The life of the mind is on full display in director David Cronenberg's new film "A Dangerous Method," which had its premiere Wednesday at the 49th annual New York Film Festival. NY1's George Whipple filed the following report.
"A Dangerous Method" premiered Wednesday night at the New York Film Festival. It is the story of a triangular relationship between pioneering psychiatrist Sigmund Freud, portrayed by Viggo Mortensen, their beautiful and deeply unbalanced patient, Sabina Spielrein, portrayed by Keira Knightly, and the Freud disciple and psychiatrist Carl Jung, who is played by Michael Fassbender.
George Whipple: Did you like your character?
Fassbender: Yes. I always like my characters in one way or another, or at least try and understand them. It's not my place to judge them. So if I did that, it would kind of give them a little bit of a stilted performance, I think.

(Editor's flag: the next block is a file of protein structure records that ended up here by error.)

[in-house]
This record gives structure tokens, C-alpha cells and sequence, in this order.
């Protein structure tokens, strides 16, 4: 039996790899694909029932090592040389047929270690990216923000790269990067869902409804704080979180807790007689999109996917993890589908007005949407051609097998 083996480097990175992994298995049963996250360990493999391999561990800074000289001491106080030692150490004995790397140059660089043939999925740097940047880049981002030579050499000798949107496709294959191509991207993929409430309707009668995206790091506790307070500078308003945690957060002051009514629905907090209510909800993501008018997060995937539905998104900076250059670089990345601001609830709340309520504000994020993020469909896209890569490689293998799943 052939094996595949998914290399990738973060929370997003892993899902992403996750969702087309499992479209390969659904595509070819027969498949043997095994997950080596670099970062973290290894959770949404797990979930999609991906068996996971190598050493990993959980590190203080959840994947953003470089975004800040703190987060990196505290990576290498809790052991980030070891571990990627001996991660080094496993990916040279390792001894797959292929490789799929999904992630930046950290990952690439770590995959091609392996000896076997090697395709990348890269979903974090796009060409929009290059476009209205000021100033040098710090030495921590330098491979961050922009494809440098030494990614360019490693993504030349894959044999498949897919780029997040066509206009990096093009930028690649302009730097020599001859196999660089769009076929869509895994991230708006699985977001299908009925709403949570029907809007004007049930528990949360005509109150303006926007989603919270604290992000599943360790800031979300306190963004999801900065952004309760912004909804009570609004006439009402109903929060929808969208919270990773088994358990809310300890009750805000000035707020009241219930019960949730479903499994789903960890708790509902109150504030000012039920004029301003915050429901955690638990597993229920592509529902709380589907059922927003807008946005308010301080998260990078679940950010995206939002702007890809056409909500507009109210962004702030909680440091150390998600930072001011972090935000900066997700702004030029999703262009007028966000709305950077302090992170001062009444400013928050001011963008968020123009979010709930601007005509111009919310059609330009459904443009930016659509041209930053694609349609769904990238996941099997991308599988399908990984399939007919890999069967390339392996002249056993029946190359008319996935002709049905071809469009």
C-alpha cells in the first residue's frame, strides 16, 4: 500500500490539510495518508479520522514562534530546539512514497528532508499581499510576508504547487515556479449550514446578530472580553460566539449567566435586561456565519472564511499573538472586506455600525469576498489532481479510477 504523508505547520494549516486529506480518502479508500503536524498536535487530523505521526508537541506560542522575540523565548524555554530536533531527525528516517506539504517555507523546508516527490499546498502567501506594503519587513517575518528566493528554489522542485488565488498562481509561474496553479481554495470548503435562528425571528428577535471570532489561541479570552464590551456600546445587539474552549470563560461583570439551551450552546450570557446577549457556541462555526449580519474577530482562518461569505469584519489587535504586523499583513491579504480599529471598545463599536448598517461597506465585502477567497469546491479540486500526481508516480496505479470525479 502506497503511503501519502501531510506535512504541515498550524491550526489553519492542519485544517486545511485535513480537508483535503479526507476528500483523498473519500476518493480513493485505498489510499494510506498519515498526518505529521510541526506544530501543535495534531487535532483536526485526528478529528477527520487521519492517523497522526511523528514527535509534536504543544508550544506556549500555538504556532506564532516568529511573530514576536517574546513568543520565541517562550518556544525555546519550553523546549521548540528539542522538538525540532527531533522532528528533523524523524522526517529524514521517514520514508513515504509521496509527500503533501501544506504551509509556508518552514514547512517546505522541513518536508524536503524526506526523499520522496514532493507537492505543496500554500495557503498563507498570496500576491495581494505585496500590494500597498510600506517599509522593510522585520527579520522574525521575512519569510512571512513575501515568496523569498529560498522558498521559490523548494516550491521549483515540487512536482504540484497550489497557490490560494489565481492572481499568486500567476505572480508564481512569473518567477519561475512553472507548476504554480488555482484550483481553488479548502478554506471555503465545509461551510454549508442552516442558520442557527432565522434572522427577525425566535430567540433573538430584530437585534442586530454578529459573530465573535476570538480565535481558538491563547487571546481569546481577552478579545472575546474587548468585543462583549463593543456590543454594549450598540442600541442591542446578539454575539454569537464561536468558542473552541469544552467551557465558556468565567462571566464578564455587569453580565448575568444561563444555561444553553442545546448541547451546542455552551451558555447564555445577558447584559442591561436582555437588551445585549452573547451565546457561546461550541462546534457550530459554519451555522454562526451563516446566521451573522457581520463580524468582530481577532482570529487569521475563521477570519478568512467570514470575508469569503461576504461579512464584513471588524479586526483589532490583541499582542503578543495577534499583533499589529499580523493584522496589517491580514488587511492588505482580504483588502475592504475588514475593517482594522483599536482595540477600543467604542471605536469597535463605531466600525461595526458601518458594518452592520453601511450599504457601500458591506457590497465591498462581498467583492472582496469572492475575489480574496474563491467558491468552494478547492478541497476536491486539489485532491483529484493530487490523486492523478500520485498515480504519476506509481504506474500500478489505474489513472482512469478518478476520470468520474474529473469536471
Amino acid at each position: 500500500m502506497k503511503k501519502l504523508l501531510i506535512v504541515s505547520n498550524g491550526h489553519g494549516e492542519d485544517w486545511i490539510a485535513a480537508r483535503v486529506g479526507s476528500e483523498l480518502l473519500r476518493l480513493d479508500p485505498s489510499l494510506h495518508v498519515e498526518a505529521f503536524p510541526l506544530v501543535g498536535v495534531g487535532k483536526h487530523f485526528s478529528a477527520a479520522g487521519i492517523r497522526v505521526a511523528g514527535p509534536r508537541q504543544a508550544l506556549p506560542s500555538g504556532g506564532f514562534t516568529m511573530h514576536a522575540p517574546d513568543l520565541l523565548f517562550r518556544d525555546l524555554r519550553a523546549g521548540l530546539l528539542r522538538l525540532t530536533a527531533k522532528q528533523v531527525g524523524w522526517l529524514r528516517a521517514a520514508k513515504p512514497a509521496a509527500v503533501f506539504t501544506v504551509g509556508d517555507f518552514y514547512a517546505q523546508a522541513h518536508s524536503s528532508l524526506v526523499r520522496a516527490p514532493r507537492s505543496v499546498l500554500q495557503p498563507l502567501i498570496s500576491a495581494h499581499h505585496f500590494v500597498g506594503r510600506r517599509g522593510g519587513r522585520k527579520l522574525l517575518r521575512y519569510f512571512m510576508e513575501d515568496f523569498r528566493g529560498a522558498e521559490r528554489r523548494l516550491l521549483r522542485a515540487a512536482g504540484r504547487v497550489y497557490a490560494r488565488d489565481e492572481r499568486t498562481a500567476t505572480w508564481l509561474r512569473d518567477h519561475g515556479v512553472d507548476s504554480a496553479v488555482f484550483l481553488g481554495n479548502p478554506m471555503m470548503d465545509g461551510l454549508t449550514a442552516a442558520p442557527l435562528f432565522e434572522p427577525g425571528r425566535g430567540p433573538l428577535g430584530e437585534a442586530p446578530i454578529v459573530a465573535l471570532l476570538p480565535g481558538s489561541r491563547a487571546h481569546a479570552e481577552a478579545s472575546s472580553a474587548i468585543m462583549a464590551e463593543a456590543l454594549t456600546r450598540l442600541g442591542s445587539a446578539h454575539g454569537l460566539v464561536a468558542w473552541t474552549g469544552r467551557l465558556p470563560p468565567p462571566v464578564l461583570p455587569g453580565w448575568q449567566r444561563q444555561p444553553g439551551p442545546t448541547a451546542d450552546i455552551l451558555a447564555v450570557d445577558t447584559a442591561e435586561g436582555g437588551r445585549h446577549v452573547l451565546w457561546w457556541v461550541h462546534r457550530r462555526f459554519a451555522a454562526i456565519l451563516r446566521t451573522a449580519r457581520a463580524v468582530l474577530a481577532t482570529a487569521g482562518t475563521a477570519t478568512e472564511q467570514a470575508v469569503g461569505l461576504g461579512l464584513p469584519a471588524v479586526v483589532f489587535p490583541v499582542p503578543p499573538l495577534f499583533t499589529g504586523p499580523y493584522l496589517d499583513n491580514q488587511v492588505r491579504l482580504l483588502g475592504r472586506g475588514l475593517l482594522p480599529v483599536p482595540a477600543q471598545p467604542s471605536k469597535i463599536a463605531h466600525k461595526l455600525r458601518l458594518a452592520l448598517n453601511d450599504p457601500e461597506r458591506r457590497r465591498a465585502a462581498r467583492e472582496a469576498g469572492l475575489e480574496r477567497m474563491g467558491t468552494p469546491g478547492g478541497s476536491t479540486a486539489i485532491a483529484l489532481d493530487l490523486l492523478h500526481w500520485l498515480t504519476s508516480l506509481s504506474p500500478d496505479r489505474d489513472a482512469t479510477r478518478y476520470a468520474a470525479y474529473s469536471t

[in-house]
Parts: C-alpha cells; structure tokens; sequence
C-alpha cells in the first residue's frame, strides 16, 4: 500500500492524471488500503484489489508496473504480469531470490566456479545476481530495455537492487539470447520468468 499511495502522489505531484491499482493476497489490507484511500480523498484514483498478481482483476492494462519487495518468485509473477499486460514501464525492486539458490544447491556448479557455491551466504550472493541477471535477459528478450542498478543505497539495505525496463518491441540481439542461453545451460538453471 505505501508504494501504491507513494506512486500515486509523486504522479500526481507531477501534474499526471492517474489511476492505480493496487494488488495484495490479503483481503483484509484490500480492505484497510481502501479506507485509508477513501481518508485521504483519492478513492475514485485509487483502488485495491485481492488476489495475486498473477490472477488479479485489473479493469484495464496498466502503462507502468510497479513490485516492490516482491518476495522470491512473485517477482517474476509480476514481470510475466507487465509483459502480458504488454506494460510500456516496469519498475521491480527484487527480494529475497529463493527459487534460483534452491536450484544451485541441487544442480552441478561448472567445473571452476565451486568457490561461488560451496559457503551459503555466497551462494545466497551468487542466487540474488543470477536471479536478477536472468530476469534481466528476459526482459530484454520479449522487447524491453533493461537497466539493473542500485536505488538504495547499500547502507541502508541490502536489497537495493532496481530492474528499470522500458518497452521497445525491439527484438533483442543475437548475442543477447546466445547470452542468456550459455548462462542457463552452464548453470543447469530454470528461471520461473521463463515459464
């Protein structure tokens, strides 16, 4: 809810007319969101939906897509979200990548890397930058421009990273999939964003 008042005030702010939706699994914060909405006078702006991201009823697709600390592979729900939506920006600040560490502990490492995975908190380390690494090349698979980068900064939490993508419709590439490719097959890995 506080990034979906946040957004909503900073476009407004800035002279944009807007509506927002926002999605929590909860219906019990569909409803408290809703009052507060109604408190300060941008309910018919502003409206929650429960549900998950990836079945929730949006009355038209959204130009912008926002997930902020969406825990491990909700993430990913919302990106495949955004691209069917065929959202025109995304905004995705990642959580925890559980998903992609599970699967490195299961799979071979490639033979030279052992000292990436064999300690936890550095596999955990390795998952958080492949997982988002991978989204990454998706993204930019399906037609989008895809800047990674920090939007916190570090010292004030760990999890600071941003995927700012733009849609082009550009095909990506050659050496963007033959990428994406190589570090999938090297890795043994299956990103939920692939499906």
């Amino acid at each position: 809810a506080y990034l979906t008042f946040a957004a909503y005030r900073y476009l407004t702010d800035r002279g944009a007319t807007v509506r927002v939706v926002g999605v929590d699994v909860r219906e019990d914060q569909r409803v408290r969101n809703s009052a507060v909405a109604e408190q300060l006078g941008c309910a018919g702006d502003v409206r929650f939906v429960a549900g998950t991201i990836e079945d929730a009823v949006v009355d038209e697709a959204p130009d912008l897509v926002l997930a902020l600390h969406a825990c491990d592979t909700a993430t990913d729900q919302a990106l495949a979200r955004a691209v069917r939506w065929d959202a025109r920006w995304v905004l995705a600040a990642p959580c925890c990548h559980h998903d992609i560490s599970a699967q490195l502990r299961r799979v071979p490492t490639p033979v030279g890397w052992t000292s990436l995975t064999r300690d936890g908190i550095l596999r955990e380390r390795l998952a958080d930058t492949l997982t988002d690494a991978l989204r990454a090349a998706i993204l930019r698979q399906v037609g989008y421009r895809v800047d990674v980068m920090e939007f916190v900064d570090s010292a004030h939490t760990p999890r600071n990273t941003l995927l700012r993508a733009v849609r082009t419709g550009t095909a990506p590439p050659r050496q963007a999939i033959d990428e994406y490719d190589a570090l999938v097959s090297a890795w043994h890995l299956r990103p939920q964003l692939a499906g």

The movie is directed by the ever-creative David Cronenberg.
"I realized that I have probably have always wanted to do a movie about Freud, about psychoanalysis, about Vienna at the turn of the [20th] century. All very rich stuff, but I never had a structure for it before," says Cronenberg. "And suddenly, here was this wonderful play. Sort of a triangle, a love story, introducing a character, Sabina Spielrein, who's played by Keira Knightly, who I had never heard of before."
Fassbender prepped to play the shrink Jung by harkening back to his training as an actor.
Whipple: How much did you know about Jung before you did the role?
Fassbender: I realized that the sort of training that we had in grammar school was fairly Jungian. It was all about sort of types of persona, and I realized that actually through sort of uncovering it all. But until then, it was sort of basic stuff that I knew."
So viewers who want to visit Vienna and see the birth of psychoanalysis should not fear "A Dangerous Method."